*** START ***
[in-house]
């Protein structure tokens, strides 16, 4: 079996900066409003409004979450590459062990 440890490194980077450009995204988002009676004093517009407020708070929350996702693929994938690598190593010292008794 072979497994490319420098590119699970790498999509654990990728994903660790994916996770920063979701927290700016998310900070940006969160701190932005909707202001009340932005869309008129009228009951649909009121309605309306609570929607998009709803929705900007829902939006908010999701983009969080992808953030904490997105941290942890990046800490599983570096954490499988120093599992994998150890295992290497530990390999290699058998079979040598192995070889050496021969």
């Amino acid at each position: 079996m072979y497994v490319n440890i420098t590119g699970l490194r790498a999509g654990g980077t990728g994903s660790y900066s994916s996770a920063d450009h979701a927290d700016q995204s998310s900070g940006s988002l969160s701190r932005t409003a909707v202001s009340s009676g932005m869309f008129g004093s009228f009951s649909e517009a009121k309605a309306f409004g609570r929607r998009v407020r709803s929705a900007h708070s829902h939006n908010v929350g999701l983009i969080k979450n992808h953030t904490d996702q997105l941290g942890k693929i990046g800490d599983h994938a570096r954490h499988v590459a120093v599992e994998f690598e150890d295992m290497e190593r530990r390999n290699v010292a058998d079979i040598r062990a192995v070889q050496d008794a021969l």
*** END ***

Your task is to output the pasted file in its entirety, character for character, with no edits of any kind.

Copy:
[in-house]
């Protein structure tokens, strides 16, 4: 079996900066409003409004979450590459062990 440890490194980077450009995204988002009676004093517009407020708070929350996702693929994938690598190593010292008794 072979497994490319420098590119699970790498999509654990990728994903660790994916996770920063979701927290700016998310900070940006969160701190932005909707202001009340932005869309008129009228009951649909009121309605309306609570929607998009709803929705900007829902939006908010999701983009969080992808953030904490997105941290942890990046800490599983570096954490499988120093599992994998150890295992290497530990390999290699058998079979040598192995070889050496021969």
């Amino acid at each position: 079996m072979y497994v490319n440890i420098t590119g699970l490194r790498a999509g654990g980077t990728g994903s660790y900066s994916s996770a920063d450009h979701a927290d700016q995204s998310s900070g940006s988002l969160s701190r932005t409003a909707v202001s009340s009676g932005m869309f008129g004093s009228f009951s649909e517009a009121k309605a309306f409004g609570r929607r998009v407020r709803s929705a900007h708070s829902h939006n908010v929350g999701l983009i969080k979450n992808h953030t904490d996702q997105l941290g942890k693929i990046g800490d599983h994938a570096r954490h499988v590459a120093v599992e994998f690598e150890d295992m290497e190593r530990r390999n290699v010292a058998d079979i040598r062990a192995v070889q050496d008794a021969l």